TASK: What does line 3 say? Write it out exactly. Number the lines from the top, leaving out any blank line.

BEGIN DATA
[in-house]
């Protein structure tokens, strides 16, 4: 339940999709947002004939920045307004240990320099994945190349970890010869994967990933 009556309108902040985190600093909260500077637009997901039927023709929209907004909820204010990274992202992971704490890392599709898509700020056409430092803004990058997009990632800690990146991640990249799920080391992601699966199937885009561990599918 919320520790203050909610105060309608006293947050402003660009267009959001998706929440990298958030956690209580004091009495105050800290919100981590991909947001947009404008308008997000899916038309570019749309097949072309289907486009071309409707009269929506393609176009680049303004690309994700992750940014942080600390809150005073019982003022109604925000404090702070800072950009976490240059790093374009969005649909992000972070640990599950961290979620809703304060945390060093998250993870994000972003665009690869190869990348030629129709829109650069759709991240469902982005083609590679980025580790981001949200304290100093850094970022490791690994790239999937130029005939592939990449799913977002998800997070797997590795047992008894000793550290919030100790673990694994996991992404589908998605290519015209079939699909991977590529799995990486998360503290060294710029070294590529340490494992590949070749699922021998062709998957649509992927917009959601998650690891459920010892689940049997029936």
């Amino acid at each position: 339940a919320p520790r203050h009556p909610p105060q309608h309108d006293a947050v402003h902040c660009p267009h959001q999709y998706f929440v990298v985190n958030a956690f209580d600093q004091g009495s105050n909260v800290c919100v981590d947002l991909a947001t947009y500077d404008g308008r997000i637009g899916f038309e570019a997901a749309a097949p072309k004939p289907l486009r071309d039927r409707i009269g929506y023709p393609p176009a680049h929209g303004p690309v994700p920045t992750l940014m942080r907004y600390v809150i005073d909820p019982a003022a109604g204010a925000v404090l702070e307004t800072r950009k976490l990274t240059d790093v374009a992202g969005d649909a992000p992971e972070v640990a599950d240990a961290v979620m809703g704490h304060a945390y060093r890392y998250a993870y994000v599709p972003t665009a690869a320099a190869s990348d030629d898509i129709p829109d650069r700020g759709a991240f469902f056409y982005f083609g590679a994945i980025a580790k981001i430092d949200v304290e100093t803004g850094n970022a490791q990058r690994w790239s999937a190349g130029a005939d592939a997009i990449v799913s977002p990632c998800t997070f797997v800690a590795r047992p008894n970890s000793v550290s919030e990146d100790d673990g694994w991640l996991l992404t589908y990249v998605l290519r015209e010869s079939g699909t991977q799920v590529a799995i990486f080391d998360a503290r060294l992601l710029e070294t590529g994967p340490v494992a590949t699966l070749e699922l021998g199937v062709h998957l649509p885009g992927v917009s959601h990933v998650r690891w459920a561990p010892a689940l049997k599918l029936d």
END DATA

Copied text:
């Amino acid at each position: 339940a919320p520790r203050h009556p909610p105060q309608h309108d006293a947050v402003h902040c660009p267009h959001q999709y998706f929440v990298v985190n958030a956690f209580d600093q004091g009495s105050n909260v800290c919100v981590d947002l991909a947001t947009y500077d404008g308008r997000i637009g899916f038309e570019a997901a749309a097949p072309k004939p289907l486009r071309d039927r409707i009269g929506y023709p393609p176009a680049h929209g303004p690309v994700p920045t992750l940014m942080r907004y600390v809150i005073d909820p019982a003022a109604g204010a925000v404090l702070e307004t800072r950009k976490l990274t240059d790093v374009a992202g969005d649909a992000p992971e972070v640990a599950d240990a961290v979620m809703g704490h304060a945390y060093r890392y998250a993870y994000v599709p972003t665009a690869a320099a190869s990348d030629d898509i129709p829109d650069r700020g759709a991240f469902f056409y982005f083609g590679a994945i980025a580790k981001i430092d949200v304290e100093t803004g850094n970022a490791q990058r690994w790239s999937a190349g130029a005939d592939a997009i990449v799913s977002p990632c998800t997070f797997v800690a590795r047992p008894n970890s000793v550290s919030e990146d100790d673990g694994w991640l996991l992404t589908y990249v998605l290519r015209e010869s079939g699909t991977q799920v590529a799995i990486f080391d998360a503290r060294l992601l710029e070294t590529g994967p340490v494992a590949t699966l070749e699922l021998g199937v062709h998957l649509p885009g992927v917009s959601h990933v998650r690891w459920a561990p010892a689940l049997k599918l029936d």